At my current work place, 2 years ago, we needed an application to track the bugs, features and other todo items for several of our projects. We chose JIRA for various reasons:
- Large feature set
- Pretty good end user interface
- Proven stability and reliability
- Supported by a solid company (Atlassian)
During these 2 years of use, we found some shortcomings, like:
At first, we found it great that Atlassian gives us a chance to be able to give feedback, and voted for the existing tickets. Since the number of votes was pretty high, we expected those issues to be addressed quickly. However, after a while, we realized that this is not going to happen. The only updates were pure PR. From my perspective, their updates can be summarized by: “We don’t plan to fix this in a timely fashion, so just deal with it. But please continue to provide feedback that we will kindly ignore”.
Digging a bit deeper, a pattern emerges: there is a bunch of very old tickets with lots of votes. I think that the 2 following diagrams are showing well how bad the situation is:
How to read this: the ticket JRA-3821 is almost 12 years old and has gathered 1900 votes (!) since its creation. The request is clearly legitimate, and you would actually even assume that this has always been covered by JIRA. All 1948 voters probably assumed so. Yet, the latest comment from Atlassian is:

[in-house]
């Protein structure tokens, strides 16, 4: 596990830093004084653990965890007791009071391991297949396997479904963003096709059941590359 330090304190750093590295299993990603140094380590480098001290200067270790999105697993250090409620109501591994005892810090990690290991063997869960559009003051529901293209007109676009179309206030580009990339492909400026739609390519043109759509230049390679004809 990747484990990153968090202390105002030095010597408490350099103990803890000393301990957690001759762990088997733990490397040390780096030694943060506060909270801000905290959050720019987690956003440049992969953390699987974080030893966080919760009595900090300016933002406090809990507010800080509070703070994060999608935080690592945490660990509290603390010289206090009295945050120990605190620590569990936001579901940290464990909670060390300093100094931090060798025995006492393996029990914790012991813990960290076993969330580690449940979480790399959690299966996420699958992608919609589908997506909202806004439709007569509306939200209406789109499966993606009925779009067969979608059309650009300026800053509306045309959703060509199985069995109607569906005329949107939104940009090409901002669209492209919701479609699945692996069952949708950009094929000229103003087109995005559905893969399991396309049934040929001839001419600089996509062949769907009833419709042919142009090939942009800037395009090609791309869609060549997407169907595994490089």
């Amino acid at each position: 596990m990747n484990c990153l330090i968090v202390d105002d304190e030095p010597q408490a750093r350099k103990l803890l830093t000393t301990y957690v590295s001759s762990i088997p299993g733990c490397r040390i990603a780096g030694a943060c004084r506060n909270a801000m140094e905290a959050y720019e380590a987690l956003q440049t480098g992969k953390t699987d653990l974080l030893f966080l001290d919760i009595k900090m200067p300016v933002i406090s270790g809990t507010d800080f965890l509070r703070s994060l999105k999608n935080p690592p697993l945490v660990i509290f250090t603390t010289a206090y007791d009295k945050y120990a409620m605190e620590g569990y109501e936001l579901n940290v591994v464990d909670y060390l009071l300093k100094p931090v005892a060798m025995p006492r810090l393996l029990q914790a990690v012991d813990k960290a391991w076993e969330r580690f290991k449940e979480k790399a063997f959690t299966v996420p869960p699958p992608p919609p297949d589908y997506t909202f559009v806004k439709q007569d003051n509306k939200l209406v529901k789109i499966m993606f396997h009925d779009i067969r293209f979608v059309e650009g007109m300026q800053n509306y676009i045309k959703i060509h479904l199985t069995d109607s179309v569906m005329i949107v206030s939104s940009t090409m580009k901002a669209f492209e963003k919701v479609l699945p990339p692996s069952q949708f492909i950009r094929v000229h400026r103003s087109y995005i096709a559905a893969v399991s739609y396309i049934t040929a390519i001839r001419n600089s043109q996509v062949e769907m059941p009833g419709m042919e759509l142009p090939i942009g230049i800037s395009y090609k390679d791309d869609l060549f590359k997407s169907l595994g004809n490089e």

Thank you to everyone who has voted or commented on this suggestion. […] Unfortunately, we are not planning on addressing this in the foreseeable future.
Which I personally interpret as:
Dear 1948 customers, we have absolutely no interest in you or your needs. Deal with it.”
Another diagram showing a bigger picture:
How to read this: the tickets that are 11 years old have gathered 11000 votes in total since their creation.
From this diagram, it’s clear that Atlassian has accumulated a huge backlog that they fail to process. So the bottom line for you if you consider using JIRA:
- You should go through the tickets with the most votes and find out if you can live with them never being fixed (or evaluate potential 3rd party plugins)
- If you find new shortcomings, you should not count on Atlassian to fix them in a timely fashion, however reasonable or obvious they sound, and despite the significant yearly support fees
16. Feb. 2016: compare this with how Jetbrains do it with Youtrack…
17. May 2016: here are some alternatives to JIRA: